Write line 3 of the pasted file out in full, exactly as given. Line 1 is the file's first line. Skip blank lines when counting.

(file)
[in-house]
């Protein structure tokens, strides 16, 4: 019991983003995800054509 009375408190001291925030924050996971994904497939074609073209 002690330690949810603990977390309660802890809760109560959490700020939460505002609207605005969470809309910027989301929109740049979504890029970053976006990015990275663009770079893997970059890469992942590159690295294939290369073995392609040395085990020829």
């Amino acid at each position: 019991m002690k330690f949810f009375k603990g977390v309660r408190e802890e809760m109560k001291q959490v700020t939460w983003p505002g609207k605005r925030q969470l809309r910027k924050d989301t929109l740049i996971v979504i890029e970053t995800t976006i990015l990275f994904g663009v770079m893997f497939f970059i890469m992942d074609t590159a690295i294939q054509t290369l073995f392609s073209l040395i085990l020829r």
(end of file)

């Amino acid at each position: 019991m002690k330690f949810f009375k603990g977390v309660r408190e802890e809760m109560k001291q959490v700020t939460w983003p505002g609207k605005r925030q969470l809309r910027k924050d989301t929109l740049i996971v979504i890029e970053t995800t976006i990015l990275f994904g663009v770079m893997f497939f970059i890469m992942d074609t590159a690295i294939q054509t290369l073995f392609s073209l040395i085990l020829r």